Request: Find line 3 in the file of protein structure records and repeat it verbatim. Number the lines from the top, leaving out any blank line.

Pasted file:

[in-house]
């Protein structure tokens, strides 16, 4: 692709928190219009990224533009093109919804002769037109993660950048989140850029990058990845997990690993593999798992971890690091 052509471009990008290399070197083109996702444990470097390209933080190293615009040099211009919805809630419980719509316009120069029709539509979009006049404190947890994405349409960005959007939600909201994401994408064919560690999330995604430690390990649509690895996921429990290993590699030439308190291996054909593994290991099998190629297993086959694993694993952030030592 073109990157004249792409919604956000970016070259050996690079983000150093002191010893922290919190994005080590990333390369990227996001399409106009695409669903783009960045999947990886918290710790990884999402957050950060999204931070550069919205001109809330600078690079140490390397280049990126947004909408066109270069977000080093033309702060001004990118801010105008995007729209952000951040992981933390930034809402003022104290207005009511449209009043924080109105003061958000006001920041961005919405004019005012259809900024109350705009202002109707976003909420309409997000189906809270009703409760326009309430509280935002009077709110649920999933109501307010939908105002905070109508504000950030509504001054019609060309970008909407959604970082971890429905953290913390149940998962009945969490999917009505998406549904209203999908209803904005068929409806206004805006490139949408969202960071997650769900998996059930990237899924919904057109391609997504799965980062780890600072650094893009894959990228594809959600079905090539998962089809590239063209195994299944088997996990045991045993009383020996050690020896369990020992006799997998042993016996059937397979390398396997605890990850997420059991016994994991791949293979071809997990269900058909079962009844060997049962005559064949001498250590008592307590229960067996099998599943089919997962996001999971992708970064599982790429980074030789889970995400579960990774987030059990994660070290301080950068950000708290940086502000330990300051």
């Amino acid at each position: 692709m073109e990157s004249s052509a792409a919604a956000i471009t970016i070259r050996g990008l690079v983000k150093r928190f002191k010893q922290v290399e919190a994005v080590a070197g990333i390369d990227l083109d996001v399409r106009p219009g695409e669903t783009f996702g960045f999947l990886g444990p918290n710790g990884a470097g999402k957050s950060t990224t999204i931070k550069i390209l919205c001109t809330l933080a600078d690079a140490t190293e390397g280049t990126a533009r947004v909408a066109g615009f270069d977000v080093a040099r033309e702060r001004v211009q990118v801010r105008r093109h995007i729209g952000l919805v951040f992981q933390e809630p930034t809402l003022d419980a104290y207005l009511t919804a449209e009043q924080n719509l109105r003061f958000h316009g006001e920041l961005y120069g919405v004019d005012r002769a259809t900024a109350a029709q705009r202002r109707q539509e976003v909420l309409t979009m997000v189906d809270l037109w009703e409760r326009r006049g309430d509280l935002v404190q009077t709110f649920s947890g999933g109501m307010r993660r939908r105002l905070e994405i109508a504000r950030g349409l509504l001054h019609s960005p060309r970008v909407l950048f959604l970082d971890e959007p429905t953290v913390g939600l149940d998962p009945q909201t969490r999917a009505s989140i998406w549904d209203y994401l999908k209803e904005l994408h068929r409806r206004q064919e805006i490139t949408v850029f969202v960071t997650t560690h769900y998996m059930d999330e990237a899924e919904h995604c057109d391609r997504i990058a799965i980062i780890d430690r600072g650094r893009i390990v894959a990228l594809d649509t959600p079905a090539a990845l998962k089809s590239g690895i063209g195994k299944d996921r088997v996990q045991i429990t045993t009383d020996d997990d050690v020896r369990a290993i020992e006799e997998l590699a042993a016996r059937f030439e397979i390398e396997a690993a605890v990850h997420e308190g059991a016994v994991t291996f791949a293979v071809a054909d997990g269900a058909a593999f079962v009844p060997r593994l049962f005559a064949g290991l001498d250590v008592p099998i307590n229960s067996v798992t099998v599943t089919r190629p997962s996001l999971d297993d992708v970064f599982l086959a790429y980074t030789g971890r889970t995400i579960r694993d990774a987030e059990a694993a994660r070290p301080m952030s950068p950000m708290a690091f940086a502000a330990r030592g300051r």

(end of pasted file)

């Amino acid at each position: 692709m073109e990157s004249s052509a792409a919604a956000i471009t970016i070259r050996g990008l690079v983000k150093r928190f002191k010893q922290v290399e919190a994005v080590a070197g990333i390369d990227l083109d996001v399409r106009p219009g695409e669903t783009f996702g960045f999947l990886g444990p918290n710790g990884a470097g999402k957050s950060t990224t999204i931070k550069i390209l919205c001109t809330l933080a600078d690079a140490t190293e390397g280049t990126a533009r947004v909408a066109g615009f270069d977000v080093a040099r033309e702060r001004v211009q990118v801010r105008r093109h995007i729209g952000l919805v951040f992981q933390e809630p930034t809402l003022d419980a104290y207005l009511t919804a449209e009043q924080n719509l109105r003061f958000h316009g006001e920041l961005y120069g919405v004019d005012r002769a259809t900024a109350a029709q705009r202002r109707q539509e976003v909420l309409t979009m997000v189906d809270l037109w009703e409760r326009r006049g309430d509280l935002v404190q009077t709110f649920s947890g999933g109501m307010r993660r939908r105002l905070e994405i109508a504000r950030g349409l509504l001054h019609s960005p060309r970008v909407l950048f959604l970082d971890e959007p429905t953290v913390g939600l149940d998962p009945q909201t969490r999917a009505s989140i998406w549904d209203y994401l999908k209803e904005l994408h068929r409806r206004q064919e805006i490139t949408v850029f969202v960071t997650t560690h769900y998996m059930d999330e990237a899924e919904h995604c057109d391609r997504i990058a799965i980062i780890d430690r600072g650094r893009i390990v894959a990228l594809d649509t959600p079905a090539a990845l998962k089809s590239g690895i063209g195994k299944d996921r088997v996990q045991i429990t045993t009383d020996d997990d050690v020896r369990a290993i020992e006799e997998l590699a042993a016996r059937f030439e397979i390398e396997a690993a605890v990850h997420e308190g059991a016994v994991t291996f791949a293979v071809a054909d997990g269900a058909a593999f079962v009844p060997r593994l049962f005559a064949g290991l001498d250590v008592p099998i307590n229960s067996v798992t099998v599943t089919r190629p997962s996001l999971d297993d992708v970064f599982l086959a790429y980074t030789g971890r889970t995400i579960r694993d990774a987030e059990a694993a994660r070290p301080m952030s950068p950000m708290a690091f940086a502000a330990r030592g300051r």